William Roache, the long-serving Coronation Street actor, sexually abused a star-struck 14-year-old fan inside his silver Rolls-Royce before giving her change to catch the bus home, a court has heard.
Mr Roache, 81, used his fame and position to attack young fans in the late 1960s and secured their silence for decades, the opening day of his trial heard.
The actor, who played Ken Barlow in the soap, is accused of sexual assaults or rapes on five girls aged from about 11 to 16 in alleged crimes that date back nearly 50 years. He is accused of twice raping a 15-year-old girl in 1967.
Mr Roache is also accused of sexually assaulting two girls who had “caught his eye” and promised to secure passes for the Granada Studios in Manchester, the court was told. The younger one, then aged 14, was picked up by Mr Roache in his Rolls-Royce as she waited outside the studios with a friend in the hope of getting an autograph.
She described how she felt “frozen and petrified” as he made her commit a sex act on him while they sat in the front of the car, said Anne Whyte, QC, opening the case for the prosecution. Mr Roache then stopped the car, gave the teenager half a crown (12.5p) and told her to get the bus home, the court heard.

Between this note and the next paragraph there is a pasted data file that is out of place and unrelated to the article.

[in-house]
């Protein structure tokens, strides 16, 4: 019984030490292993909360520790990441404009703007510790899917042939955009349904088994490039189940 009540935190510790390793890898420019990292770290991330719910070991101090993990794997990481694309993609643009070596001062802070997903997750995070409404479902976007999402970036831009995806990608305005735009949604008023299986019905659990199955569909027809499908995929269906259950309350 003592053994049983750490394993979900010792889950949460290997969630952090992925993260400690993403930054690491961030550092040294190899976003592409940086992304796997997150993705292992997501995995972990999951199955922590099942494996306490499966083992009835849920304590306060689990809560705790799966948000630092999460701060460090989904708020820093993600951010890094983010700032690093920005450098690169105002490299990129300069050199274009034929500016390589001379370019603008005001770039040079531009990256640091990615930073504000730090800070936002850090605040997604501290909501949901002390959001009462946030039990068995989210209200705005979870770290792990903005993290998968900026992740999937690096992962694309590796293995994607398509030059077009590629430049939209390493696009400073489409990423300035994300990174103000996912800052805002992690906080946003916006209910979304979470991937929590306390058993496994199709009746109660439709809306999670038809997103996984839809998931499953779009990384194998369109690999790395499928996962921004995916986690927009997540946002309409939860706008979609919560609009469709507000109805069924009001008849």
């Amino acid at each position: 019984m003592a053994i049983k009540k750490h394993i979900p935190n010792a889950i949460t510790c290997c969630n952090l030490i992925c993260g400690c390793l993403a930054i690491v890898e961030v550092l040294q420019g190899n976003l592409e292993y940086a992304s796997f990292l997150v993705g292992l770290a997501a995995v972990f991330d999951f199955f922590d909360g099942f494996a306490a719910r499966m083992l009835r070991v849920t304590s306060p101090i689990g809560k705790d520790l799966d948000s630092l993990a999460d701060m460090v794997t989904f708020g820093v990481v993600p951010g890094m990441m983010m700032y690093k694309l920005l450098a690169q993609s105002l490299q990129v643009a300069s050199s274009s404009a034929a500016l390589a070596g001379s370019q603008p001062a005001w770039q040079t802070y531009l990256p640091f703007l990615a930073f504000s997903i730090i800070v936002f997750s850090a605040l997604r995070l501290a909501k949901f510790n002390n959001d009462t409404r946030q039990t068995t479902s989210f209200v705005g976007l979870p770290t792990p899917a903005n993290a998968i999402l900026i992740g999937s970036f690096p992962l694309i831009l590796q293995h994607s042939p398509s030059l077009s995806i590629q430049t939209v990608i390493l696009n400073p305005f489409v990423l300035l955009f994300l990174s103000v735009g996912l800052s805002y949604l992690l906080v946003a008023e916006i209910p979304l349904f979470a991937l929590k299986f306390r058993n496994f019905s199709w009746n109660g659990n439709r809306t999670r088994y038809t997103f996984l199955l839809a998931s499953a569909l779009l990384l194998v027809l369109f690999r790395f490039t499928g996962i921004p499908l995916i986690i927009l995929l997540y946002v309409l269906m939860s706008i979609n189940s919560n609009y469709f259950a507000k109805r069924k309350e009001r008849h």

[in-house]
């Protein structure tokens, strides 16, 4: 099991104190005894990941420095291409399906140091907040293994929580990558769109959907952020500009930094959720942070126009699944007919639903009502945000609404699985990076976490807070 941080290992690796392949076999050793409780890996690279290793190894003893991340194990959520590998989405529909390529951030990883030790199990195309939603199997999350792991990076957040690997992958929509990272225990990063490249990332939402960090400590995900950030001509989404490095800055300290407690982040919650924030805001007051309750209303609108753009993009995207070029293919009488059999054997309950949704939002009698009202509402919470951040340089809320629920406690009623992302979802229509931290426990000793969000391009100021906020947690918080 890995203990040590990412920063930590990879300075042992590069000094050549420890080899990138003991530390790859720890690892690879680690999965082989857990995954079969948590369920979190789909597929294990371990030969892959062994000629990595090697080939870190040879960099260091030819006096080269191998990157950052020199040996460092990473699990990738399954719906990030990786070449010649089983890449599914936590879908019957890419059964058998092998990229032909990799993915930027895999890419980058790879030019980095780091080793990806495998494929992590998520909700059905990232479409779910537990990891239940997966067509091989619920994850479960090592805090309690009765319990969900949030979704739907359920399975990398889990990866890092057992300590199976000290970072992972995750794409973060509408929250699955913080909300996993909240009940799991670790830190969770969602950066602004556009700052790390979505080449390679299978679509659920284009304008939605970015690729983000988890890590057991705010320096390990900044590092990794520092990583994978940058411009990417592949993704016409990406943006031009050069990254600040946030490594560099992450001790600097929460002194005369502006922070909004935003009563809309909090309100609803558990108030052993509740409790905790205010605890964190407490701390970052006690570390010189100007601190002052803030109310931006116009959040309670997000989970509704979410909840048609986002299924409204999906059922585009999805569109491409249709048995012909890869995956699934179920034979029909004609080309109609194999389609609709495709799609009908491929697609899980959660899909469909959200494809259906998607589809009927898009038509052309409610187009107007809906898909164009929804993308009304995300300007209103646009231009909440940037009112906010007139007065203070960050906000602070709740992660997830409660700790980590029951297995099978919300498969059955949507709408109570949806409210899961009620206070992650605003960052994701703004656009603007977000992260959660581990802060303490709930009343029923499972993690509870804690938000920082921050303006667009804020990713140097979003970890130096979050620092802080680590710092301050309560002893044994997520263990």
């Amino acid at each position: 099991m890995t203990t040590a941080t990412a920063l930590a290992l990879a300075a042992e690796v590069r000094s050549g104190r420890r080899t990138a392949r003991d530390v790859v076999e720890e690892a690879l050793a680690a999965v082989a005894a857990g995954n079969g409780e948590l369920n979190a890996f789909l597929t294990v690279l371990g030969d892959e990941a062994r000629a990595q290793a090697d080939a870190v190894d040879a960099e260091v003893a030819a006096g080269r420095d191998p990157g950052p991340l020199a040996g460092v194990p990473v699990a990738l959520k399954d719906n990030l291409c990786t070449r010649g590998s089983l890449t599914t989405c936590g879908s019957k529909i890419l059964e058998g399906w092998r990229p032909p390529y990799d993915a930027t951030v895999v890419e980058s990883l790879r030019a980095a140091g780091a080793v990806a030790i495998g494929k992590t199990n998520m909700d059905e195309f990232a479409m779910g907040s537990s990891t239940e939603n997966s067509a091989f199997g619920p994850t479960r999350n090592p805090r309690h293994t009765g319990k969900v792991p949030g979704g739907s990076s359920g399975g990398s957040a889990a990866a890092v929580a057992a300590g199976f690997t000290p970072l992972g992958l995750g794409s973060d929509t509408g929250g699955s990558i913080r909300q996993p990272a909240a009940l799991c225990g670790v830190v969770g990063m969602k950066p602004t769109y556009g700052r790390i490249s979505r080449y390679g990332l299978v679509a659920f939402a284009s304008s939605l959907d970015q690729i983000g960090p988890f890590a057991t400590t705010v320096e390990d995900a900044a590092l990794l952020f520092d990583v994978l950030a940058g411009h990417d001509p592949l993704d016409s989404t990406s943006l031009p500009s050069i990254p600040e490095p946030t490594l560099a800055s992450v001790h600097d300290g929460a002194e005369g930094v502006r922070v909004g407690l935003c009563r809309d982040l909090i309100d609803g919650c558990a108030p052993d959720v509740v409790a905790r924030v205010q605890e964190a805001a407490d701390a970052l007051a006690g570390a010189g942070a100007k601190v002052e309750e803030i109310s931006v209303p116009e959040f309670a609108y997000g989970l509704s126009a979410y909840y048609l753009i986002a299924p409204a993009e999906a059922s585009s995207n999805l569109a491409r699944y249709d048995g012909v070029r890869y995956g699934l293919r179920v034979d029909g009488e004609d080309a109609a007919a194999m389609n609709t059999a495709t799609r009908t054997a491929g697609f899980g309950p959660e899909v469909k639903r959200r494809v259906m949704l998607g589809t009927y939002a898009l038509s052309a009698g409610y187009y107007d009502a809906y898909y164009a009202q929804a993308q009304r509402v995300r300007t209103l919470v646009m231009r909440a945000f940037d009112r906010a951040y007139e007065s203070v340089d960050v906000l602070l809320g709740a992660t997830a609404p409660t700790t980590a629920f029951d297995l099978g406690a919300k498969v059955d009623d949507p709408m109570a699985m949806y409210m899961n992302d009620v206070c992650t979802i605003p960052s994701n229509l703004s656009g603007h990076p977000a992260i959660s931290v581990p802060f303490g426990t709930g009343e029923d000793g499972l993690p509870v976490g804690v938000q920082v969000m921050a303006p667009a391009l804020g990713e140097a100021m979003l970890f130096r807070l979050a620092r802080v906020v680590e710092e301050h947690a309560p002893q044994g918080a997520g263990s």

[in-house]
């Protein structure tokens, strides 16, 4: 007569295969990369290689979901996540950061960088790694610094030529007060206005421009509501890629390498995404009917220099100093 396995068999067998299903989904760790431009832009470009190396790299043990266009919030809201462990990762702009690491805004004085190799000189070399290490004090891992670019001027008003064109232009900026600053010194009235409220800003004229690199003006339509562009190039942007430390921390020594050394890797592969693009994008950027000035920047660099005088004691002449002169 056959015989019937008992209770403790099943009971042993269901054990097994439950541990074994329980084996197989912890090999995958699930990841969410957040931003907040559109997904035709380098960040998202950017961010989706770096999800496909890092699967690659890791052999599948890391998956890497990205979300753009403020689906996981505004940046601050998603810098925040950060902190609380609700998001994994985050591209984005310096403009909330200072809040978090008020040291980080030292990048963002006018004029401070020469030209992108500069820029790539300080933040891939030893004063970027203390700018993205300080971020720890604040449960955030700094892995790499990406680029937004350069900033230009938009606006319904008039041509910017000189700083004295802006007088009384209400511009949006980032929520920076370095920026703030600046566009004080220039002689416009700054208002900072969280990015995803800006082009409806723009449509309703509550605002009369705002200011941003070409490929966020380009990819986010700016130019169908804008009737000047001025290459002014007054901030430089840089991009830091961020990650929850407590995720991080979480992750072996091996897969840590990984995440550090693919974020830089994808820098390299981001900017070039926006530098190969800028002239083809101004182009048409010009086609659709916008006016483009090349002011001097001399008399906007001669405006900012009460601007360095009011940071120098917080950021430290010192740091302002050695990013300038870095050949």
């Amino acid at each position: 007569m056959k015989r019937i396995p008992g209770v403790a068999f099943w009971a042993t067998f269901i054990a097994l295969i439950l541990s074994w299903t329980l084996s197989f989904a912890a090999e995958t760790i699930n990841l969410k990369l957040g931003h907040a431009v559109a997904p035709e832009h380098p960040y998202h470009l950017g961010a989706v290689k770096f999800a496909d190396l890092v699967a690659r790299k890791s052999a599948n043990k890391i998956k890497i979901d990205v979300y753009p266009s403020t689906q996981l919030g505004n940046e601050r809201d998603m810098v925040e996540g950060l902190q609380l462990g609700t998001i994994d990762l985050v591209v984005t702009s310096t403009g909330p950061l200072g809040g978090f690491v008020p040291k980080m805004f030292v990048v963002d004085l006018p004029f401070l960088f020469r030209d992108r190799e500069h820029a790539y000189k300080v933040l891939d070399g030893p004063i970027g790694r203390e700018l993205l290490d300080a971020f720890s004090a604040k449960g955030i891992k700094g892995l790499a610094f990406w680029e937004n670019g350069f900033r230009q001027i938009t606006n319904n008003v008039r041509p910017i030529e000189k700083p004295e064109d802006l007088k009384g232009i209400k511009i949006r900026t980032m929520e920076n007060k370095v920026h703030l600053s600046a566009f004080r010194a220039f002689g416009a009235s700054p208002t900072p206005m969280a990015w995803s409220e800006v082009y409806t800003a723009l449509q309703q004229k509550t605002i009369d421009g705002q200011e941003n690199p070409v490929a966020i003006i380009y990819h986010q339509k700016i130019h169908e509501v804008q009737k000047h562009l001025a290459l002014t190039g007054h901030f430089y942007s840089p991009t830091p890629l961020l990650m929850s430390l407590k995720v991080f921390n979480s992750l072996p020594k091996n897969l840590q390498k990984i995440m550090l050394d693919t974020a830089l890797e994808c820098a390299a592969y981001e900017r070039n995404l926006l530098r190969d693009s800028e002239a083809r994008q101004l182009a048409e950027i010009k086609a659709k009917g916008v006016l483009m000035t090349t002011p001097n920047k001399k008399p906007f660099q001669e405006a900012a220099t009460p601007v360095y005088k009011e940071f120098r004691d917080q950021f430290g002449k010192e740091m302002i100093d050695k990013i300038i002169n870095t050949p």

The elder girl, aged 16, found herself alone with Mr Roache at the studios and without warning he pushed himself against her, fondled her breasts and put her hand up her skirt, Ms Whyte said.
The actor attacked one 14-year-old when she turned up for a talent show at Granada Studios in Manchester, then sent her a signed photograph and letter to “secure her unquestioning loyalty”, Preston Crown Court was told.
Ms Whyte said it was not a “benign personal touch” but a “sort of grooming, as we would nowadays call it”. The girl felt “flattered”, even though she knew what had happened was wrong.
“This... demonstrates how easy it is for someone in the defendant’s position to manipulate the trust and attention of star-struck teenagers,” Ms Whyte said. Mr Roache also allegedly fondled one of his alleged victims after following her into a ladies’ toilet cubicle, the court was told.
One of the alleged victims came forward in March last year following discussions about other sex scandals involving the late Cyril Smith and Jimmy Savile, which triggered the investigation against the well-known actor. “You may well conclude by the end of this trial that William Roache’s fame and popularity provided not only the opportunity for his offending but that it is one of the predominant reasons for his victims’ decades of silence,” Ms Whyte said.
She told jurors the women could have waited so long to have come forward because of the prevailing culture in Britain during the 1960s, Mr Roache’s status, or a natural fear about being believed.
“But just as you must not judge or dismiss the complaints because they took so long to complain, so you must not favour or condemn the defendant simply because you have heard of him or because he is over 80,” she told the court.
Mr Roache denies five counts of indecent assault and two counts of rape between 1965 and 1971.
The trial continues.